"Letter of Acknowledgement - DOC"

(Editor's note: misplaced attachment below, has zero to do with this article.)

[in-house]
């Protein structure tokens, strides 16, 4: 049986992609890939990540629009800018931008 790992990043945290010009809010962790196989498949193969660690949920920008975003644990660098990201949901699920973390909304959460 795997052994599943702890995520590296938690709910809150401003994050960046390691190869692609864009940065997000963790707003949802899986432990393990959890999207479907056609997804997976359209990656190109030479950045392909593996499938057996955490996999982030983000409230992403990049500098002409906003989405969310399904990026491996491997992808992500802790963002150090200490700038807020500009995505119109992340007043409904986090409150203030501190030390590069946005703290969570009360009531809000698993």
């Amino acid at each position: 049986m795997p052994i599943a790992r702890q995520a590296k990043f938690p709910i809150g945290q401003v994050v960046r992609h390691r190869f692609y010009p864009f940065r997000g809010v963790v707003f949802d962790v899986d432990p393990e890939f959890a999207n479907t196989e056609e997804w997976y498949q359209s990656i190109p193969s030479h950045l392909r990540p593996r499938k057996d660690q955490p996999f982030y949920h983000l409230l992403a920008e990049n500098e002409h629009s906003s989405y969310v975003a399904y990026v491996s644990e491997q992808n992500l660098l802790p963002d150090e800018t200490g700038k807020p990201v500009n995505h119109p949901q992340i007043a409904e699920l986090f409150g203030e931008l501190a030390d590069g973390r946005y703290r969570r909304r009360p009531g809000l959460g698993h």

Cougar Investment Fund 2002 Fall Semi-Annual Report Presented by: Michael J. James, Portfolio Manager Kari A. Miller, Portfolio Manager Cougar Investment Fund 2002 Fall Semi-Annual Report Table of Contents Executive Summary . . . . . . . . . . . . . . . . . . . . . . . . . . . . . . . . . . . . . . . . . . . . . . . . . . . 3 Fund Objective . . . . . . . . . . . . . . . . . . . . . . . . . . . . . . . . . . . . . . . . . . . . . . . . . . . . . . . 4 CIF Background & Investment Process . . . . . . . . . . . . . . . . . . . . . . . . . . . . . . . . . . . 5 Equity Market Review . . . . . . . . . . . . . . . . . . . . . . . . . . . . . . . . . . . . . . . . . . . . . . . . . . 6 Sector Allocation . . . . . . . . . . . . . . . . . . . . . . . . . . . . . . . . . . . . . . . . . . . . . . . . . . . . . 7 Performance Report . . . . . . . . . . . . . . . . . . . . . . . . . . . . . . . . . . . . . . . . . . . . . . . . . . . 8 Fund Performance Top 5 Performers Bottom 5 Performers Portfolio Holdings as of 9/30/02 Looking Forward . . . . . . . . . . . . . . . . . . . . . . . . . . . . . . . . . . . . . . . . . . . . . . . . . . . . 13 Appendix . . . . . . . . . . . . . . . . . . . . . . . . . . . . . . . . . . . . . . . . . . . . . . . . . . . . . . . . . . . 14 Management Team Glossary Analyst Report Example For further information regarding the Cougar Investment Fund, contact: Richard W. Sias, Ph.D. Gary P. Brinson Chair of Investment Management Department of Finance, Insurance, and Real Estate P.O. Box 644746 Pullman, WA 99164-4746 Tel: (509) 335-2347 Fax: (509) 335-3857 Email: firstname.lastname@example.org Executive Summary Over the review period, April 1, 2002 through September 30, 2002, the U.S. stock markets declined dramatically. The Dow Jones Industrial Average, S&P 500, and Nasdaq fell by 26.7 percent, 28.9 percent and 37.1 percent, respectively. Over the same period, the Cougar Investment Fund (CIF) lost 21.6 percent, outperforming the S&P 500 by 6.8 percent, due largely to superior stock selection. Since inception, the CIF has exceeded the S&P 500 by 7.2 percent. Several program enhancements were implemented: In August of this year, Wilshire Associates donated iQuantum portfolio management software to the CIF program. This software (valued at $12,000/year) allows us to analyze portfolio risk and returns in greater detail. The Factor Attribution and Returns Analysis features were used in the creation of this report. The Compliance Officer position was created to manage the proxy voting and reporting process. A filing system of past news articles, analyst reports, and notes from weekly investment meetings was set up in the trading room to provide each new team with “institutional memory” of past research and decisions. 3 Fund Objectives Primary Offer a unique opportunity for students to gain first-hand investment and portfolio management experience in an educational environment. The program develops students’ intellectual, analytical, critical thinking, teamwork, writing and oral presentation skills. Moreover, the knowledge and experience gained through the CIF program give students an advantage in the job market. Secondary Provide equity investment management for a portion of the WSU Endowment Fund. The CIF strives to outperform the S&P 500 while maintaining comparable risk. Washington State University, the College of Business and Economics, the Department of Finance, Insurance and Real Estate, receive positive publicity through this unique offering. The trading room, located in the outer room of Dr. Sias’ office, finished renovations in January of 2002. CIF participants have benefited from utilization of the Trading Room equipped with Internet access through flat panel monitors, market information via TV monitors tuned to CNBC, and a meeting place for students to discuss market conditions. A stock ticker also displays movement in our current holdings and is visible to all who pass by. 4 CIF Background & Investment Process In June 2001, the Washington State University Board of Regents approved the establishment of the Cougar Investment Fund (CIF) with an initial $1 million portfolio. The proposal, authored by Dr. Richard Sias (Gary P. Brinson Chair of Investment Management), had also been reviewed and approved by the WSU Regents/Foundation Investment Committee. The CIF is one of the University’s large-capitalization domestic equity managers. Its performance is benchmarked against the Standard & Poor’s 500 (S&P 500) index and compared to a peer group of institutional large-capitalization domestic equity managers. The CIF is managed by Dr Sias’ Investments (Fall semester from September-December) and Portfolio Theory (Spring semester from January-May) classes. Two student portfolio managers guide the overall management of the fund, one compliance officer manages the proxy voting process, and the remaining students serve as analysts assigned to one of the ten Dow Jones Total Market Index sectors. The CIF is managed according to specific investment guidelines to minimize risk. These include: Investments limited to NYSE, AMEX, and NASDAQ securities. $5 billion minimum equity capitalization (large-cap stocks only). 5 percent maximum position in any one security (except SPDRs & ETFs). Sector weights within 5 percent of Dow Jones Total Market Index sector weights. Excess funds invested in SPDRs & ETFs. No margin trading, short positions, or derivatives (except SPDRs & ETFs). University’s Chief Investment Officer may veto any investment recommendations. University’s Chief Investment Officer has the option to liquidate any position. Each week the class holds an investment meeting in which analysts review their sectors’ performance and the performance of portfolio holdings within that sector. In addition, the portfolio managers provide an overall review of the portfolio that includes individual holding period returns, stop-loss and target price adjustments, current and target industry weights as well as a discussion of prevailing market conditions. Security recommendations are presented by analysts, which are followed by a class vote (a majority vote is required to initiate any order). Each recommendation includes a detailed analyst report. The report includes an outline of the firm’s operations, competitors, strategy, and current market valuation. A fundamental valuation is estimated using the Edwards-Bell-Ohlson (EBO) model. Securities are also valued relative to industry peers based on forward P/E and PEG indicators as well as historic P/B, P/S and value ratios. Historic earnings and revenues, forward growth estimates, analysts’ recommendations and revisions, and changes in institutional ownership are also evaluated. Short-term technical analysis, employing Bollinger bands, stochastics, regression, momentum, and periodic moving averages are also assessed. (See Appendix for a glossary of terms and sample analyst report.) 5 Equity Market Review Over the review period, the Dow Jones Industrial Average, S&P 500 and Nasdaq fell by 26.7 percent, 28.99 percent and 37.1 percent, respectively, amid on-going threats of terrorism, uncertainty about a potential war with Iraq and corporate governances failures. For the quarter ending June 30, 2002, the Dow finished down by 11.2 percent, while Nasdaq shed 20.7 percent, one of the steepest losses, on a percentage basis, in history. The Dow’s 12.4 percent decline over September 2002 was the worst September in history for large capitalization stocks. Market volatility increased dramatically over this period. The Chicago Board of Options Exchange’s Volatility Index (VIX), which measures the volatility of the U.S. equity market, started the period at 20.05 and ended the period at 44.57. The historical average for this index is in the low 20s. Although GDP growth was up 6.1 percent in the first quarter of 2002, the market failed to respond positively. Accounting and investment banking (e.g. Enron, Citigroup; respectively) issues continued to erode investor confidence. Contraction in many industries led to a reduction in IPOs and Venture Capital spending. April 1, 2002 - Septem ber 30, 2002 5% 0% DJIA S&P 500 -5% NASDAQ -10% -15% -20% -25% -30% -35% -40% 02 2 2 2 2 2 -0 l-0 0 r-0 0 n- g- p- ay Ju Ap Ju Au Se M 6 Sector Allocation Market declines in June and July caused many stocks hit their stop-loss prices. To maintain proper sector weights, the cash was invested in the appropriate sector ETFs. As of September 30, 2002, sector ETF holdings represented 67 percent of the portfolio. Throughout the period, portfolio sector weights closely tracked the Dow Jones Total Market Index. As of September 30, 2002, we were slightly overweighted in the Energy sector and slightly underweighted in the Technology and Telecommunications sectors. Sector allocations are depicted below. The light bars represent the sector weights in the Dow Jones Total Market Index. The dark bars represent the CIF weight in the sector. Sector Weights 9/30/2002 25% 20% DJ TMI 15% CIF 10% 5% 0% s ns y s s y re s l ls ia al og al al g tie ia Ca tio nc er lic tri lic l tili er no En ca us yc yc na th at U ch -C d i C Fi l un M ea In Te on er m sic H um om N Ba er s c on um le Te C s on C 7 Performance Report Fund Performance While sector weights were held relatively constant, portfolio composition changed dramatically over the period. On April 1, 2002, the CIF held thirty-seven individual securities and one sector ETF. By September 30 2002, the fund held twelve company stocks, ranging in position size from $6,000 to $32,000, and all ten sector ETFs. Twenty-five stocks hit their stop loss targets due to the sharp market decline in mid-July. At each investment meeting, in April, May and September, individual securities were recommended and many were approved. After doing extensive research and analysis, analysts presented their reports and defended their recommendations by answering difficult and specific questions about the company’s operations and future outlook. Overall, only 31 percent of the securities presented during this six-month period were accepted. Despite the market downturn, the CIF managed to outperform the S&P 500 by 680 basis points during the review period and by 720 basis points since inception. Returns since inception for the CIF portfolio versus the S&P 500 are depicted below. Quarterly Performance Quarter Ending Quarter Ending Quarter Ending Quarter Ending Since Inception 12/30/2001 3/31/2002 6/30/2002 9/30/2002 10/01/01 - 9/30/02 CIF 10.8% -0.2% -8.2% -14.5% -13.3% S&P500 10.7% 0.3% -13.4% -17.3% -20.5% Over/Under 0.1% -0.5% 5.2% 2.8% 7.2% Historical Performance October 1, 2001 - September 30, 2002 S&P 500 CIF 20% 10% 0% -10% -20% -30% Oct-01 Nov-01 Dec-01 Jan-02 Feb-02 Mar-02 Apr-02 May-02 Jun-02 Jul-02 Aug-02 Sep-02 According to iQuantum factor attribution analysis, (detailed in the table below) 98 percent of CIF’s outperformance, relative to the S&P, was due to superior stock selection. Holdings in Apache, Northrop, Tenet Healthcare, United Health Group and Intuit posted strong positive returns during the period. Industry weights made a modest positive contribution to relative performance. Our slight overweight in Energy, which performed poorly, actually benefited the CIF as our holding, Apache Corporation, performed well. Slightly underweighting the Technology and Telecommunications sectors also helped, as these were by far the worst performing sectors over the review period. 8 While we recognize that the manner in which iQuantum handles cash and transactions introduces some measurement error into the performance attribution analysis, we believe the impact this has on the overall assessment is immaterial. iQuantum software does not account for cash position or transaction fees and assumes the buy/sell prices are equal to the daily closing price. Over the review period, these factors accounted for the –0.6 percent deviation between the iQuantum daily linked return (-20.97 percent) and our actual return (-21.6 percent). Factor Return (based on iQuantum) April 1, 2002 – September 30, 2002 Contibutions to Return Return Factors CIF S&P 500 Net Size -2.26 -0.11 -2.15 Style -1.15 -0.31 -0.84 Momentum 0.79 -0.24 1.03 Historical Beta -17.45 -17.15 -0.3 Industry Weights -9.03 -11.45 2.42 Risk Free Return 0.91 0.91 0 Model Return -28.19 -28.35 0.16 Selection 7.22 0.03 7.19 Total Daily Linked Return -20.97 -28.32 7.35 9 Top 5 Performers 6-Month Company Investment Thesis Return Intuit 23.4% Intuit (INTU) has continued to grow and expand through Bought: 11/14/2001 innovations, acquisitions and strategic alliances. Intuit’s Sold: N/A personal tax division, which generates the most revenue, is resistant to market downturns. United Health Group 14.9% United Health Group (UNH) recently acquired Bought: 2/1/2002 AmeriChoice, a leading company engaged in facilitating Sold: 11/8/02 health care benefits and services for state Medicaid Holding Period Return: beneficiaries, which will reduce the negative effect of 18.8% increasing unemployment caused by lower enrollment in employer sponsored group healthcare. Northrop Corp 10.4% Northrop Grumman’s (NOC) numerous contracts have Bought: 4/9/2002 contributed to its continued growth and high Sold: 10/17/02 performance. Northrop’s NOC’s continued design, Holding Period Return: integration, production and support of complete systems -11.6% for airborne surveillance, in addition to maintaining its position as the largest supplier of non-nuclear surface ships for the U.S. Navy, has made it an attractive buy for investors. Tenet Healthcare Corp 10.2% Tenet Healthcare Corp (THC) has been meeting or Bought: 11/5/2001 beating earnings expectations and raising long-term Sold: 10/28/02 growth expectations. Tenet has been increasing returns Holding Period Return: on its existing asset base while receiving an increasing 16.6% number of clients from aging baby boomers. Apache Corp 3.3% Apache Corporation’s (APA) three consecutive Bought: 4/1/2002 deepwater discoveries off the shore of Egypt have Sold: N/A caused the company to advance beyond the competition. Its expansion of exploration techniques has contributed to its successful performance. Note: UNH, THC, and NOC were subsequently sold when they hit their respective stop-loss prices. 10 Bottom 5 Performers 6-Month Company Investment Thesis Return SBC -47.8% SBC Communications (SBC) eliminated 5,000 jobs in the Bought: 3/11/2002 second quarter in response to a continued poor economy. Sold: 7/22/02 Thus, SBC’s performance was primarily market driven. Holding Period However, SBC submitted false information to federal Return: -34.2% regulators to obtain permission to sell long-distance telephone service in several states. Citigroup -45.0% Citigroup’s (C) poor performance was primarily due to Bought: 5/2/2002 predatory lending charges filed against Citigroup’s Salomon, Sold: 7/22/02 Smith Barney and its former telecommunications analyst Jack Holding Period Grubman and the related investigations during this period. In Return: -31.8% addition, some of the company’s subsidiaries, such as Prudential, were downgraded to a “sell”, which also hurt their performance. DJ US Technology -42.7% The Technology sector (IYW) consistently contracted over this Fund period. All of the ten largest technology companies, based on market capitalization, have declined over this period, led by Texas Instruments (TXN, -56%), Intel (INTC, -55%) and International Business Machines (IBM, -43%). The decline in this sector is attributed to the fallout of the technology stock bubble, reduction of corporate technology spending, reduced consumer confidence, and the effects of an economic recession. Conoco -26.5% The Conoco merger with Phillips Petroleum Company, now Bought: 11/1/2001 know as ConocoPhillips (COP) had a negative impact on the Sold: 7/22/02 stock. The merger lead to employment reductions in certain Holding Period locations, such as Houston and Tempe. Conoco’s poor Return: -10.7% performance was primarily based on Phillips’ negative announcements, such as net operating loss and insufficient gasoline inventory. DJ US Cyclicals -24.4% The Consumer Cyclicals sector (IYC) was greatly affected by Fund consumer confidence and consumer spending. During this six-month period, unemployment rose and the consumer confidence index has dropped. Industries within the sector such as airlines, lodging and restaurants are still recovering from the September 11 tragedy. 11 Portfolio Holdings as of 9/30/2002 Ending Beginning Price Price # of Total % of Ticker Company Name 9/30/02 3/31/02 Shares Position Portfolio APA Apache Corp $59.45 $57.86 440 $26,158.00 3.15% AVY Avery Dennision $56.98 $60.61 100 $5,698.00 0.69% BAC Bank of America $63.80 $68.15 370 $23,606.00 2.84% BUD Anheuser Busch $50.60 $52.14 600 $30,360.00 3.66% FRE Freddie Mac $55.90 $63.70 300 $16,770.00 2.02% IDU DJ US Utilities Fund $46.17 $65.80 550 $25,393.50 3.06% INTU Intuit $45.53 $38.52 600 $27,318.00 3.29% IYC DJ US Consumer Cyclicals Fund $41.04 $56.30 2355 $96,649.20 11.65% IYE DJ US Energy Fund $37.80 $50.97 870 $32,886.00 3.96% IYF DJ US Financials Fund $64.50 $82.48 2100 $135,450.00 16.32% IYH DJ US Healthcare Fund $46.61 $60.95 1545 $72,012.45 8.68% IYJ DJ US Industrials Fund $34.86 $49.70 1250 $43,575.00 5.25% IYK DJ US Consumer Non-Cyclicals Fund $40.57 $47.25 1325 $53,755.25 6.48% IYM DJ US Basic Materials Fund $31.35 $42.00 530 $16,615.50 2.00% IYW DJ US Technology Fund $26.60 $50.05 2270 $60,382.00 7.28% IYZ DJ US Telecommunications Fund $14.04 $26.16 1100 $15,444.00 1.86% MMM 3M Corporation $109.97 $115.26 215 $23,643.55 2.85% NOC Northrop Grumman $124.04 $116.12 175 $21,707.00 2.62% THC Tenet Healthcare $49.50 $44.91 645 $31,927.50 3.85% TJX TJX Companies $17.00 $19.74 1300 $22,100.00 2.66% UNH UnitedHealth Group $87.22 $75.89 169 $14,740.18 1.78% UNP Union Pacific $57.87 $60.77 160 $9,259.20 1.12% Cash $24,297.96 2.93% Total $829,748.29 100% 12 Looking Forward The iQuantum portfolio management software provides vital information on fund performance. Going forward, we plan to use additional reports offered by iQuantum tools, such as Risk Analysis, to further our understanding and management of the CIF. With winter break approaching, stop-loss prices will be reviewed and adjusted as necessary. Dr. Sias will monitor the CIF during this break. Stocks that hit their stop-loss prices will be sold and sector weights will be maintained by investing in the appropriate sector ETF. The class will continue to research, analyze, and recommend securities and sectors. 13 Appendix Management Team . . . . . . . . . . . . . . . . . . . . . . . . . . . . . . . . . . . . . . . . . . . . . . . . . . 15 Glossary . . . . . . . . . . . . . . . . . . . . . . . . . . . . . . . . . . . . . . . . . . . . . . . . . . . . . . . . . . 16 Analyst Example Report . . . . . . . . . . . . . . . . . . . . . . . . . . . . . . . . . . . . . . . . . . . . . 20 14 Management Team Cougar Investment Fund Spring 2002 SECTOR STUDENT NAMES Portfolio Managers Michael James Kari Miller Basic Materials Gavin Clark Brad Gould Consumer Cyclicals Michael Anderberhan Sachin Patel Consumer Non-Cyclicals Holly Hobbs Michael Schneider Energy Per Artle Aaslid Jan Fossgard Financial Services Kelly McKeirnan Kari Miller Health Care Phillip Chapman Jeff Pierce Industrials Ryan Reid Mike Shelford Technology Michael James Dirk Woodworth Telecommunications Chi Yi Lee George Tchernokojev Utilities Shane McCauley Katelyn Woodbury 15 Glossary of Terms American Stock Exchange (AMEX): The stock exchange with the third highest volume of trading in the United States, located at 86 Trinity Place in downtown Manhattan. The bulk of trading on AMEX consists of ETFs, index options (computer technology index, institutional index, major market index) and shares of small to medium-size companies. It recently merged with the NASDAQ. Basis Points (bps): Each percentage point of yield on an investment equals 100 basis points. For example, a return of 5 percent is 50 basis points higher than a return of 4.5 percent. Bollinger bands: Trading bands useful for technical analysis, as they vary in distance from the moving average of a security’s price based on the security’s volatility. During periods of increased volatility, the bands widen. When the volatility decreases, the bands are tapered for a narrower focus to the price range. Derivatives: A financial security, such as an option or future, whose value is derived in part from the value and characteristics of another security (underlying asset). Dow Jones Total Market Index: An index of more than 2,000 publicly-traded U.S. companies representing 95 percent of the total capitalization of the U.S. stock market. Earnings per Share Torpedo: The earnings per share torpedo is an earnings momentum measure based on the ratio of the forecast yearly earnings per share divided by the yearly trailing earnings per share. All valid values are then ranked in ascending order. It is the measure of the estimated growth in earnings for a security, relative to historical earnings. This measure is used in iQuantum’s momentum factor. Earnings to price (earnings yield): The earnings to price ratio is the sum of the most recent four quarters’ earnings per share divided by the closing price (i.e. the inverse of the P/E ratio). This measure is used in iQuantum’s “style” factor Edwards-Bell-Ohlson (EBO) model: A simple, yet powerful, measure of a stock’s fundamental value. The fundamental value is derived as the sum of current book value and the present value of expected future abnormal earnings. Abnormal earnings are generated when the return on equity (ROE) is greater than the discount rate. Equity capitalization: The total dollar value of all outstanding shares. Computed as shares times current market price. Capitalization is a measure of firm size. 16 ETF (Exchange Traded Fund): Similar to a mutual fund, but shares are traded on an exchange (typically the American Stock Exchange), can be sold short, purchased on margin, and bought and sold throughout the trading day. Sector ETFs hold securities within a given sector (e.g., Technology). Historical Beta: Historical beta is calculated as the slope or coefficient in a regression of a security’s total returns over the past 60 months versus the returns of the S&P 500 over the same period. Institutional ownership: Ownership of securities by professional, including insurance companies, depository institutions, pension funds, investment companies, mutual funds, and endowment funds. Margin trading: Allows investors to buy securities by borrowing money from a broker. The margin is the difference between the market value of a stock and the loan a broker makes. Momentum: 1. A relatively straightforward indicator that measures the rate of change in price as opposed to price itself. It is calculated by subtracting the price of x periods ago from the price now. This indicator can also be referred to as rate-of-change (ROC). 2. Momentum as used in iQuantum reports is made up of three components: Net Earnings Revision, Price Reversal, and Earnings per Share Torpedo. National Association of Securities Dealers Automatic Quotation System (NASDAQ): An electronic quotation system that provides price quotations to market participants about the more actively traded common stock issues in the over-the-counter (OTC) market. About 4,000 common stock issues are included in the NASDAQ system. New York Stock Exchange (NYSE): Also known as the “Big Board” and “the Exchange”, where more than 2,000 common and preferred stocks are traded. The exchange is the oldest in the United States, founded in 1792, and the largest. It is located on Wall Street in New York City. Net Earnings Revision: Net earnings revision, also referred to as analyst estimate revisions, is the difference between the number of analyst upward earnings estimate revisions and the number of analyst downgrade estimate revisions divided by the total number of estimates. This measure is used in iQuantum’s momentum factor. PEG ratio: Price-to-earnings ratio divided by forecasted growth rate in earnings. This serves as an estimate of the growth rate-adjusted PE ratio. Periodic moving averages: An indicator for technical analysis that shows the average value of a security’s price over time. It is perhaps the oldest and the most widely used technical indicator. 17 Price Reversal: Price reversal, also known as price momentum, is the measure of the difference between a security’s actual return and expected return based on CAPM in the last month. This measure is used in iQuantum’s momentum factor. Price-to-book ratio (P/B): Compares a stock's market value to the value of total assets less total liabilities (book value of equity). Determined by dividing current stock price by common stockholder equity per share (book value), adjusted for stock splits. Price-to-earnings ratio (P/E): Current stock price divided by trailing annual earnings per share or expected annual earnings per share (forward P/E). Price-to-sales ratio (P/S): Determined by dividing current stock price by revenue per share (adjusted for stock splits). Revenue per share for the P/S ratio is determined by dividing revenue for past 12 months by number of shares outstanding. Regression: A statistical tool used for forecasting future price. The concept behind regression is to find the best estimate of the trend given a noisy sample of data points. It is calculated by using the "least squares" method over a given period to draw a trendline extending through the defined period that attempts to filter out noise. Short position: Occurs when a person sells stocks he or she does not yet own. Shares must be borrowed, before the sale, to make "good delivery" to the buyer. Eventually, the shares must be bought back to close out the transaction. This technique is used when an investor believes the stock price will drop. Size (Natural Logarithm of Market Capitalization): Natural logarithm of market capitalization is the natural logarithm of the product of a security’s price times the number of shares outstanding. This measure is iQuantum’s “size” factor. Standard & Poor’s 500 (S&P 500): A widely used U.S. stock market benchmark. The S&P 500 is a value-weighted index of 500 large capitalization U.S. securities. Standard & Poor’s Depositary Receipts (SPDRs): SPDRs (Spiders) are designed to track the value of the Standard & Poor's 500 Composite Price Index. They trade on the American Stock Exchange under the symbol SPY. SPDRs are similar to closed-end funds but are formally known as a unit investment trust. One SPDR unit is valued at approximately one-tenth (1/10) of the value of the S&P 500. Dividends are disbursed quarterly, and are based on the accumulated stock dividends held in trust, less any expenses of the trust. 18 Stochastics: The Stochastics oscillator, a popular and dynamic indicator developed by Dr. George Lane, is based on the premise that during an upward trading market, prices tend to close near their high, and during a downward trading market, prices tend to close near their low. Stochastics measures at what point the price of a security is within the entire price range of the security over a given period. Stop-loss price: The designated price which initiates a sell order when a securities price falls to this level. Target price: The price that an investor hopes a stock will reach in a certain time period. Technical analysis: Security analysis that seeks to detect and interpret patterns in past security prices. Value ratio: Price-to-book ratio divided by return on equity. This serves as an estimate of the ROE- adjusted price-to-book ratio. Many of the definitions for the terms in this glossary were obtained from the Yahoo! Financial Glossary (biz.yahoo.com/f/g/) or from Silicon Investor (www.siliconinvestor.com/research/indicators/index.html). Formatted 19 Analyst Example Report The following report was written by Sachin Patel for Electronic Arts. All stock recommendation reports follow this exact format. The first page reports basic information about the company, the investment thesis (i.e., why the student recommends we purchase the stock), and a summary of the valuation indicators. The next two pages provide a company summary and an analysis of the company’s competition and strategy. The last five pages provide the valuation analysis including EBO (fundamental) valuation, relative valuation, technical analysis, earnings analysis, and institutional ownership analysis. The fund purchased 300 shares of Electronic Arts at $67.27 ($20,181.00 total investment) on October 24, 2002. 20